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Republicans float support for antitrust reform after Trump Facebook ban upheld

Several high-profile Republican lawmakers on Wednesday suggested they would support antitrust reforms in the wake of Facebook's Independent Oversight Board upholding former President TrumpDonald TrumpIran claims U.S. to lift all oil sanctions but State Department says 'nothing is agreed' Ivanka Trump, Kushner distance themselves from Trump claims on election: CNN Overnight Defense: Joint Chiefs chairman clashes with GOP on critical race theory | House bill introduced to overhaul military justice system as sexual assault reform builds momentum MORE's ban from the platform.

House Republican Whip Steve ScaliseStephen (Steve) Joseph ScaliseOn The Money: Powell says pickup in job gains likely this fall | Schumer, Pelosi meeting with White House on infrastructure Powell says pickup in job gains likely this fall Hillicon Valley: Senate unanimously confirms Chris Inglis as first White House cyber czar | Scrutiny mounts on Microsoft's surveillance technology | Senators unveil bill to crack down on cyber criminals MORE (La.) said in a statement that if “Big Tech believes they have the power to silence a president of the United States, then we need to take a serious look at antitrust laws to limit their monopolistic power.”

“If Facebook is so big it thinks it can silence the leaders you elect, it’s time for conservatives to pursue an antitrust agenda,” Rep. Jim Banks (R-Ind.), chairman of the powerful Republican Study Committee, tweeted.

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And House Judiciary Committee ranking member Rep. Jim JordanJames (Jim) Daniel JordanTech antitrust bills create strange bedfellows in House markup White House uses Trump's words praising China to slam McCarthy's Biden criticism Powell says pickup in job gains likely this fall MORE (R-Ohio.) simply said “Break them up.”

 

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While some Republicans — most prominently Sen. Josh HawleyJoshua (Josh) David HawleyFlorida hackers change highway sign to read 'Arrest Fauci' Majority of Republicans thinks critical race theory negatively affects society: poll Harris casts tiebreaking vote to confirm OPM nominee MORE (Mo.) or Rep. Ken BuckKenneth (Ken) Robert BuckTech antitrust bills create strange bedfellows in House markup Tech industry pushes for delay in antitrust legislation Hillicon Valley: Cyber agency says SolarWinds hack could have been deterred | Civil rights groups urge lawmakers to crack down on Amazon's 'dangerous' worker surveillance | Manchin-led committee puts forth sprawling energy infrastructure proposal MORE (Colo.) – have backed antitrust investigations into the U.S.'s largest technology companies and pushed to give enforcement teeth, the larger GOP has been hesitant to back reforms.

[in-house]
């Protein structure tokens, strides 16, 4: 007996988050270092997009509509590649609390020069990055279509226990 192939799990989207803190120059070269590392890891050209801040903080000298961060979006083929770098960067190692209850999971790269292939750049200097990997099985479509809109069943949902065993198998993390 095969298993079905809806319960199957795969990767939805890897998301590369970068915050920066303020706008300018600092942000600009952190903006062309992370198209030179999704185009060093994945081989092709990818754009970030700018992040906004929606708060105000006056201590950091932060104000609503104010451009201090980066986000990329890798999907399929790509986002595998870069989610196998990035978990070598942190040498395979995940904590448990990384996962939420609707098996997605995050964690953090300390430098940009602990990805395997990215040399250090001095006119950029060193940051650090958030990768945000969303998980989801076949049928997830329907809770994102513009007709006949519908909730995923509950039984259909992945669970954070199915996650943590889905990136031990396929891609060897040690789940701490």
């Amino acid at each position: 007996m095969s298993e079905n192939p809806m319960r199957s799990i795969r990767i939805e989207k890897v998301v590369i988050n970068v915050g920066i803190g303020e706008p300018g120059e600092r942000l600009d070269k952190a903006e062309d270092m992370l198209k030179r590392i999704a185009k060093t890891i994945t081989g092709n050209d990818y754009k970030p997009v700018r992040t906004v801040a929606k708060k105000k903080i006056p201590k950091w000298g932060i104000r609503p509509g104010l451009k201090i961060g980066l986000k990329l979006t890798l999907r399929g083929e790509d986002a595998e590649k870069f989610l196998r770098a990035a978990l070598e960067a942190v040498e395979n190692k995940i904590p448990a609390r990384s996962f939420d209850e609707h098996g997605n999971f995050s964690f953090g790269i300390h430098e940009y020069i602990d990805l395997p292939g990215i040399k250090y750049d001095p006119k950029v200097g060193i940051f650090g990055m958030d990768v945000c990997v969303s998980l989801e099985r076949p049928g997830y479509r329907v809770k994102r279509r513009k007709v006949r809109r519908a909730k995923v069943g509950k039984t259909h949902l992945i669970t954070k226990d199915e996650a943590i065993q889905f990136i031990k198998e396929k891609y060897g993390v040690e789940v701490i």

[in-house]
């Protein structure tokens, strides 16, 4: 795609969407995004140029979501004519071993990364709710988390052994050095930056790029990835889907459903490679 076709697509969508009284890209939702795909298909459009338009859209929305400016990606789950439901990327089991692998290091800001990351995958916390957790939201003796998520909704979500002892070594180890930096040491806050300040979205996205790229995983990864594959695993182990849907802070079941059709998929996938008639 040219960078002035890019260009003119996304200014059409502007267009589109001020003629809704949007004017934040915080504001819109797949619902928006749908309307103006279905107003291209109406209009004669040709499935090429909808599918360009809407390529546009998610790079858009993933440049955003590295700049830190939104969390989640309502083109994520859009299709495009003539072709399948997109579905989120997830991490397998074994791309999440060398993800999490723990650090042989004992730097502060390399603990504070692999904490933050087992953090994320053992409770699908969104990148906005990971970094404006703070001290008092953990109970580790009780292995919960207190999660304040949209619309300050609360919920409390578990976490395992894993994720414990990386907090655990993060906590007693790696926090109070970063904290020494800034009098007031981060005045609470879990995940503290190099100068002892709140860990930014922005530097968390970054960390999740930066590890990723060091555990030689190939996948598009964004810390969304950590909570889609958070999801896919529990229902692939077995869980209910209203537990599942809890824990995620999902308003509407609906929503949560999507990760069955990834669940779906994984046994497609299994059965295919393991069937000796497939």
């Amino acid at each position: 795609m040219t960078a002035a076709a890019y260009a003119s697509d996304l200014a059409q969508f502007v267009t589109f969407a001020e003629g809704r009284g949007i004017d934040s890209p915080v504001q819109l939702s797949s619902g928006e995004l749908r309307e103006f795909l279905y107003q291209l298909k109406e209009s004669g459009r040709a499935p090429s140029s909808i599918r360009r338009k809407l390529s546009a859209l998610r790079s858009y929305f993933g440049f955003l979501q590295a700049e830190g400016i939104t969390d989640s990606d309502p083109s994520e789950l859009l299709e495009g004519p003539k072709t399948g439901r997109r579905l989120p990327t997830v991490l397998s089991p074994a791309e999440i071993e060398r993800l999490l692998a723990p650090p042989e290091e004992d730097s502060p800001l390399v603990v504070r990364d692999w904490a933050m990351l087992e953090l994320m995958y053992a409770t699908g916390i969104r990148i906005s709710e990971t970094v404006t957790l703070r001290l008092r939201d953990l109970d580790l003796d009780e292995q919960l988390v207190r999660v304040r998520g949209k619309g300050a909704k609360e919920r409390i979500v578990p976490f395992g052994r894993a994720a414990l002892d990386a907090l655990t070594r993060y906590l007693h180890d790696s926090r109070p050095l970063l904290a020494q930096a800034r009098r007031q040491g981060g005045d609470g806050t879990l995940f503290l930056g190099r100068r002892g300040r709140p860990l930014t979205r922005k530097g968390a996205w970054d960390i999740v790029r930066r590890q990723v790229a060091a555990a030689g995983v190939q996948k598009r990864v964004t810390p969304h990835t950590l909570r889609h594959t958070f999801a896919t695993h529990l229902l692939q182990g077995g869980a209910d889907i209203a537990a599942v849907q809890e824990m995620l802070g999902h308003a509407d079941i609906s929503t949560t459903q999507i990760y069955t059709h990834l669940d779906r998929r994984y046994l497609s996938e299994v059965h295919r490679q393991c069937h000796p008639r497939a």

On the other side of the aisle, Sen. Amy KlobucharAmy KlobucharHillicon Valley: Tech antitrust bills create strange bedfellows in House markup | Rick Scott blocks Senate vote on top cyber nominee until Harris visits border | John McAfee dies Klobuchar questions Amazon, Alphabet over smart-home devices Schumer vows next steps after 'awful' GOP election bill filibuster MORE (D-Minn.) introduced an omnibus antitrust package earlier this year aimed at strengthening competition laws and revamping antitrust enforcement.

And Rep. David CicillineDavid CicillineTech antitrust bills create strange bedfellows in House markup America's drug rebate system is broken Tech industry pushes for delay in antitrust legislation MORE (D-R.I.) is set to introduce several smaller bills this year based on his House Judiciary antitrust subcommittee’s investigation into competition in digital marketplaces.

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Republicans have not introduced stand-alone antitrust bills this year, but Buck did provide an outline of the party’s position in a report responding to the bipartisan Judiciary investigation. 

Scalise's and Jordan’s offices did not respond to inquiries about what kind of antitrust proposals they would support.

Banks told The Hill that he is “broadly supportive” of Buck’s report. 

That document backed Democratic proposals to allocate resources to antitrust regulators and reform the burden of proof for merger cases, but cautioned that more aggressive suggestions like presumptively freezing acquisitions for major companies or enforcing structural separation were non-starters for Republicans. 

“Current antitrust law needs to be amended to better handle competition in digital markets, antitrust agencies should be beefed up and they need to regulate mergers and acquisitions more strictly,” Banks added in a statement.

Republican support will be needed for any of the existing or forthcoming antitrust proposals to make it past the Senate to President BidenJoe BidenSchumer vows to advance two-pronged infrastructure plan next month Biden appoints veteran housing, banking regulator as acting FHFA chief Iran claims U.S. to lift all oil sanctions but State Department says 'nothing is agreed' MORE’s desk.